It is far better to develop a really strong guarantee which is attractive to the 98% of customers who are honest and develop other ways to protect the business against the shady 2%. ( Keeffe, 2010) 1. The terms and conditions of the service guarantee should be easy to understand and communicate (Hill, Sum, Lee & Hays, 2002). This ensures the customer understands under what circumstances they should invoke the service guarantee. 2. Be specific about what the guarantee covers e. g. make sure that guests understand that the guarantee may be limited by things which are beyond your control. 3.

Time constraints- it could be a stipulation that any claims by customers should be made within a specific time frame. 4. Testing the guarantee in a small population – By using a pilot phase it is possible to assess the actual abuse to the service being guaranteed. For instance, an implicit guarantee may be used initially in the testing phase or an explicit guarantee on a limited scale. An implicit guarantee is defined as a guarantee that is not communicated with the customer, while an explicit guarantee is one that is communicated clearly to the customer (Van Looy, Gemmel & Dierdonck, 2003). . An implicit guarantee can be used by the institution exclusively. If the customers do not know about it and have a service issue, they would be surprised at the service. This would also minimize the risk of an excessive payout coming through. 6. Deal with complaints promptly and where possible correct immediately. If complaints are dealt with, this may ensure customer satisfaction which may reduce the possibility of the customer invoking the service guarantee. 7.

A customer satisfaction survey can be carried out, so that the hotel can further understand the customer’s needs and expectations and be better able to meet them, since complete satisfaction is relative, (what it takes to please one person is different to what it takes to please another). 8. Employees should be trained on what exactly the service guarantee is promising in order to deal with customer needs adequately and spot potential abusers. In conclusion, a service guarantee can positively influence employees to improve their performance and by extension that of the organization as well.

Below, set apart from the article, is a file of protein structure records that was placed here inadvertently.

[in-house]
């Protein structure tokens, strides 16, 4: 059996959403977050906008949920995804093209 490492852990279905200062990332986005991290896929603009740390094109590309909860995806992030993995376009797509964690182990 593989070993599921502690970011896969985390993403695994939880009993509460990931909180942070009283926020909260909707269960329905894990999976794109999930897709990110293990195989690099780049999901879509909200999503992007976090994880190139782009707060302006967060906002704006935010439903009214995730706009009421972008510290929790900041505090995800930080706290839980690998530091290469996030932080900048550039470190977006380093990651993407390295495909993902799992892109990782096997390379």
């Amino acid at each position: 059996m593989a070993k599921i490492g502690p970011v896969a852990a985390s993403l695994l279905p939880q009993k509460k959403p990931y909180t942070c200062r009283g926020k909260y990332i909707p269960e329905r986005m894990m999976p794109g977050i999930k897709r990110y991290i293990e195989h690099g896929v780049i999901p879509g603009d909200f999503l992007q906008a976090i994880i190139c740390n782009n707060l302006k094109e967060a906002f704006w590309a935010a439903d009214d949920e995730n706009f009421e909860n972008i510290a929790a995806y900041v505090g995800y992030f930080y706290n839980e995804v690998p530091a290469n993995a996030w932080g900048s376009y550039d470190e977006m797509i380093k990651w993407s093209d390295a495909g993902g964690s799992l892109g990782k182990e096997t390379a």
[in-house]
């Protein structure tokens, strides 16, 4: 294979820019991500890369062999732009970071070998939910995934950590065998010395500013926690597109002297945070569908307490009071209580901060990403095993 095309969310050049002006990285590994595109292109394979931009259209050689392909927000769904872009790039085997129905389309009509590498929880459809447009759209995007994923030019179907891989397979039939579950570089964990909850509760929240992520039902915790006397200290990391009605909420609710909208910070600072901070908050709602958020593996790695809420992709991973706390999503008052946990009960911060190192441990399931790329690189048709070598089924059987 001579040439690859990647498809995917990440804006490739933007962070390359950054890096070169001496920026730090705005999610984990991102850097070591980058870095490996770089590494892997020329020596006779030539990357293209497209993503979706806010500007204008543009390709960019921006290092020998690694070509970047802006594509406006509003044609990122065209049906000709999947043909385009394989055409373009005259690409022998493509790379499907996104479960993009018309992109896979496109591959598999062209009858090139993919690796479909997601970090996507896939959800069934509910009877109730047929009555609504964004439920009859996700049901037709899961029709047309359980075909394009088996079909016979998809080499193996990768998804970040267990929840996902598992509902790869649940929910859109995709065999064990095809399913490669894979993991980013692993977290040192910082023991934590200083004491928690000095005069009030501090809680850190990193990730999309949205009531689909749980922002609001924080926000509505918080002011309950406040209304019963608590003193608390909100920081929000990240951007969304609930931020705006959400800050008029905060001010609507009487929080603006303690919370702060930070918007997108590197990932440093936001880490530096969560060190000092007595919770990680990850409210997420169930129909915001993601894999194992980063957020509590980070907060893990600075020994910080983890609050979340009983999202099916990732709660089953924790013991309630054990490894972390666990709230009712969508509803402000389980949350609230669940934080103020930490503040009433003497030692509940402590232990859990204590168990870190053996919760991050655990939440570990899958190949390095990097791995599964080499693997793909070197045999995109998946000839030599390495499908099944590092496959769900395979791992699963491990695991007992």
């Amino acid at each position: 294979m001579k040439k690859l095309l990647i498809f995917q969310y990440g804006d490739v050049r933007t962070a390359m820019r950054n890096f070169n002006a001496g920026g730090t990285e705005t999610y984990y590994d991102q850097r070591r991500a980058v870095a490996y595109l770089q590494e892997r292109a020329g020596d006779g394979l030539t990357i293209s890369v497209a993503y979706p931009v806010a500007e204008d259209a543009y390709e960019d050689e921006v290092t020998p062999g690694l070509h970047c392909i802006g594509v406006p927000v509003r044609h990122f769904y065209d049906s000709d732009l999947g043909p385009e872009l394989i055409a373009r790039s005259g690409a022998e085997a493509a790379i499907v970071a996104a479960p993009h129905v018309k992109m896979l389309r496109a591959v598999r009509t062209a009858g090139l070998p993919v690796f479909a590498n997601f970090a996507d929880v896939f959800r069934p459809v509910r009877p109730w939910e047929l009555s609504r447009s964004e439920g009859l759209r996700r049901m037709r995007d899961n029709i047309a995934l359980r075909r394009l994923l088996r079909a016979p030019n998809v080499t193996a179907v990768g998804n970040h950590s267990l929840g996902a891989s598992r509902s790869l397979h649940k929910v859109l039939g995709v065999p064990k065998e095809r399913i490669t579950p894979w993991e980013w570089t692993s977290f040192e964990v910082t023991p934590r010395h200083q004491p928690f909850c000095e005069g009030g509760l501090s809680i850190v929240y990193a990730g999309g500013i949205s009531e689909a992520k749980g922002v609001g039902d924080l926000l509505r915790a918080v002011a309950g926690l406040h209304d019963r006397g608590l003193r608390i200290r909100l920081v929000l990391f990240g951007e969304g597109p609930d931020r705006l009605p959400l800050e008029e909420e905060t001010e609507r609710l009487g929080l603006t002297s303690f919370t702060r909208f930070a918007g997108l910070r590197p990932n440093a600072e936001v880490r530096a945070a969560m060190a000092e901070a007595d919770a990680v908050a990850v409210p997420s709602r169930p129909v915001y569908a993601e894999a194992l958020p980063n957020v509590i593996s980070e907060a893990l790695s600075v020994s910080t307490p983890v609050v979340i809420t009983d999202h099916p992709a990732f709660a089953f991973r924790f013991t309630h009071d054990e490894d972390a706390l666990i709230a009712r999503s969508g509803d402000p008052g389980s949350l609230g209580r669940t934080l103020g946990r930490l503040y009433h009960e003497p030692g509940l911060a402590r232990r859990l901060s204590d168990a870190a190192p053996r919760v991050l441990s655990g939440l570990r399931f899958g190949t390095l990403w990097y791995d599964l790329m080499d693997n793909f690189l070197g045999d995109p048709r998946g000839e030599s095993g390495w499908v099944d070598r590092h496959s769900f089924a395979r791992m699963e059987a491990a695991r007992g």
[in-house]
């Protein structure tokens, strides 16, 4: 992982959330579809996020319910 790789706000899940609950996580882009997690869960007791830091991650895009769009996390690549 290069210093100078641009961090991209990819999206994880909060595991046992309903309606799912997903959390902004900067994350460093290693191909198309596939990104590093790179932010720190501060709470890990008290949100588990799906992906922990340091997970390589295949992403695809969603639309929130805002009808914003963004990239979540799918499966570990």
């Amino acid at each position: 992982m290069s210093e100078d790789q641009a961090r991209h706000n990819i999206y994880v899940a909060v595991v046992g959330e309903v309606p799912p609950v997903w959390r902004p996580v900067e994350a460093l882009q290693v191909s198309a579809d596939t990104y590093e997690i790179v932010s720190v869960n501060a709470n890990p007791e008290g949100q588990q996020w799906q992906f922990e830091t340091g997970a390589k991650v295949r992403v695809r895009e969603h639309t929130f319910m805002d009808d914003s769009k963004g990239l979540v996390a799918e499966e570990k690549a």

The service guarantee, once instituted correctly, may lead to increased competitive advantage, customer loyalty and positive word of mouth which could lead to growth in business and profits, as the growth would be greater than the losses made on the amount of free nights being given. Programmes should be instituted to ensure all employees are adequately trained to be able to deliver the promise of the service guarantee and to spot and reduce abuse by customers. The firm is forced to improve on their performance to meet the expectations of the customer and create confidence in the hotels’ quality. References 1.

Hill, Arthur. V. ; Sum, Chee-Chuong; Lee, Yang-Sang; Hays, Julie. M. ; Modeling the effects of a service guarantee on perceived service quality using alternating conditional expectations (ACE). Decision Sciences, July 2002. 2. Van Looy, Bart; Gemmel, Paul; Van Dierdonck, Roland; 2003, Services Management: An Integrated Approach, Pearson Education UK 3. Keeffe, Phillip; Guarantees are Marketing Tools: An Effective Guarantee Will Attract and Retain Customers, http://smallhomebusiness. suite101. com/article. cfm/a-guarantee-can-build-your-business#ixzz0pwk1X9AE Written: Feb 26, 2010, Accessed: June 2, 2010